Death of human rights champion – Zimbabwe Vigil Diary

The Vigil was saddened by the sudden death of Dewa Mavinga, the Southern Africa Director of Human Rights Watch. Our deepest condolences to his wife Fiona and their four children and other members of the family.

Among those he supported was journalist Hopewell Chin’ono who tweeted that Mavinga was ‘a great advocate for human rights in Zimbabwe and beyond. A gentle giant who was always there for anyone who was facing political persecution.’

The Africa Director of Human Rights Watch, Mausi Segun, said: ‘We have lost a true gem, a treasure of a person and colleague. We’re devastated by Dewa’s passing’.

We can testify to this as Dewa visited the Vigil and was very supportive of our efforts to bring the human rights crisis in Zimbabwe to public attention here (see:

Human rights continues to be a crucial issue in Zimbabwe, where the British Embassy has called for an investigation into the fatal assault of MDC Alliance activist Nyasha Zhambe Mawere by suspected Zanu PF supporters during Nelson Chamisa’s meet-the-people tour of Masvingo in October. Not long before his death, Mavinga had also called for an investigation, saying the attack undermined the rule of law.

Zanu PF acting spokesperson Mike Bimha, for his part, said Zanu PF did not tolerate violence! (See:

Meanwhile President Mnangagwa told the UK to stop interfering in Zimbabwe’s domestic affairs. He claimed that Zimbabwe has the most democratic constitution in the SADC region (See:

Other points

  • Mnangagwa has appointed his wife Auxillia to the Politburo as Zanu PF’s Secretary for Environment and Tourism. She replaces Priscah Mupfumira who is facing a corruption charge involving US$90,000 National Social Security funds (see:,
  • The head of Parliament’s budget committee, Oscar Gorerino, says planes are landing at the Mugabe International Airport in Harare without a proper radar system. He said it was very dangerous but the Civil Aviation Authority had only $1.5 million in its coffers and a new radar system would cost $3.4 million. China loaned Zimbabwe $153 million to upgrade the airport, including the radar system (see:
  • Because of concerns about the new Omicron Covid variant, the Vigil Co-ordinators have decided to suspend the physical meetings at the Embassy until after Christmas. We will review the situation in the new year. In the meantime we will continue to run the Virtual Vigil as we did during lockdown. The Virtual Vigil shows the powers-that-be that we are still campaigning against their iniquitous behaviour and enables our activists to continue our protest and allows us to support them individually. To participate in the Virtual Vigil, activists who wish to participate virtually should pose in their Vigil / ROHR / Zimbabwe regalia with a relevant poster and take a photo / selfie during normal Vigil hours (Saturdays between 2 and 5 pm). The photos will be labelled with your name and uploaded onto the Vigil website, the Vigil’s Flickr photo page and Facebook. You will also be listed on the Vigil diary as having participated in that day’s virtual Vigil. There will be a small charge to cover admin costs, the ongoing upkeep of the Vigil and our support for the human rights work of ROHR, our sister organisation in Zimbabwe.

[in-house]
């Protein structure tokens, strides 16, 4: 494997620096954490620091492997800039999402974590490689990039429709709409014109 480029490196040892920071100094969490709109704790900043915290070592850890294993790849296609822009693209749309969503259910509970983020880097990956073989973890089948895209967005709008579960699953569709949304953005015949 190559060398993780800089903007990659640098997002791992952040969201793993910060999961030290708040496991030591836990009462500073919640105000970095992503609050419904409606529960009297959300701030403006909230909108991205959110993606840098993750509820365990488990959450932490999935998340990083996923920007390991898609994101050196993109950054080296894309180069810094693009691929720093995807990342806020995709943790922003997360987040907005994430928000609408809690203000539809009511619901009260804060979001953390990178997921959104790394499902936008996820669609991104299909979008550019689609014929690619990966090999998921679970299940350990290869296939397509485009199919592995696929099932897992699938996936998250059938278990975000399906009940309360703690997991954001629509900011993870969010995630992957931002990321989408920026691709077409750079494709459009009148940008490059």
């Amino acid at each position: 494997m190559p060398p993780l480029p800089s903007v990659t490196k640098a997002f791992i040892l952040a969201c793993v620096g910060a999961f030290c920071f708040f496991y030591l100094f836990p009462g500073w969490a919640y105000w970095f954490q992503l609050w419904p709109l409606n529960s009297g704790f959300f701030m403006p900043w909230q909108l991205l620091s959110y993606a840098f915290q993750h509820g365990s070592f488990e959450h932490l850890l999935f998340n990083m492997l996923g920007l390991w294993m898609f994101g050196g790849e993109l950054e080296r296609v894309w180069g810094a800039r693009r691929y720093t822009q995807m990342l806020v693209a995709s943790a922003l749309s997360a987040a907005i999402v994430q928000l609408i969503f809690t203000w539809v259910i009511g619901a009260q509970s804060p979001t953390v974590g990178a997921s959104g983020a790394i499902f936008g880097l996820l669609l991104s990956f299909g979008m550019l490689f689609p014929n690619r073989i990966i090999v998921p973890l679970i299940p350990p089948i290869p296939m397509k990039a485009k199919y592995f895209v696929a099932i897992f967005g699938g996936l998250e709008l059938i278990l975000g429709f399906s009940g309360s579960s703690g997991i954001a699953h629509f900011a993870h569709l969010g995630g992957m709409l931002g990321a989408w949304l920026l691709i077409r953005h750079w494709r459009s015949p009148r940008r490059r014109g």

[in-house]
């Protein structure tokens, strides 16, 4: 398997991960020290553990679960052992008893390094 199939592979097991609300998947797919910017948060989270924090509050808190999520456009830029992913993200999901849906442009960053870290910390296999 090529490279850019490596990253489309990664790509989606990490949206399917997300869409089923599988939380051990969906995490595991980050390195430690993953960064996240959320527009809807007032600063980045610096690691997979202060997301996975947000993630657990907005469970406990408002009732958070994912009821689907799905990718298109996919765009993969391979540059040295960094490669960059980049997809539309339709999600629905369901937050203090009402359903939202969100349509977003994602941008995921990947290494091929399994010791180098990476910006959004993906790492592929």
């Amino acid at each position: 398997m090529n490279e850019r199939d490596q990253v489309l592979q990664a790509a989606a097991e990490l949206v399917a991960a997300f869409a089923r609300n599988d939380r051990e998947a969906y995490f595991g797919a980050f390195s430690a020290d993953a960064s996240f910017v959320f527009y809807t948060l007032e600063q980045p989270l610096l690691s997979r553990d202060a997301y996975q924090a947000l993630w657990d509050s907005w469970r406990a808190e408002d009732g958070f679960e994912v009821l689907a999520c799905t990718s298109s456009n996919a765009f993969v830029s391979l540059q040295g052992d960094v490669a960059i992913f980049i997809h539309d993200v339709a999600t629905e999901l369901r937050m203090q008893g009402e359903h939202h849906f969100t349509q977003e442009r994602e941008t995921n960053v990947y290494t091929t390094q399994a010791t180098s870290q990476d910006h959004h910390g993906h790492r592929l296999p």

• For Vigil pictures check: Please note: Vigil photos can only be downloaded from our Flickr website.

Events and Notices:

  • The Restoration of Human Rights in Zimbabwe (ROHR) is the Vigil’s partner organisation based in Zimbabwe. ROHR grew out of the need for the Vigil to have an organisation on the ground in Zimbabwe which reflected the Vigil’s mission statement in a practical way. ROHR in the UK actively fundraises through membership subscriptions, events, sales etc to support the activities of ROHR in Zimbabwe. Please note that the official website of ROHR Zimbabwe is Any other website claiming to be the official website of ROHR in no way represents us.
  • The Vigil’s book ‘Zimbabwe Emergency’ is based on our weekly diaries. It records how events in Zimbabwe have unfolded as seen by the diaspora in the UK. It chronicles the economic disintegration, violence, growing oppression and political manoeuvring – and the tragic human cost involved. It is available at the Vigil. All proceeds go to the Vigil and our sister organisation the Restoration of Human Rights in Zimbabwe’s work in Zimbabwe. The book is also available from Amazon.
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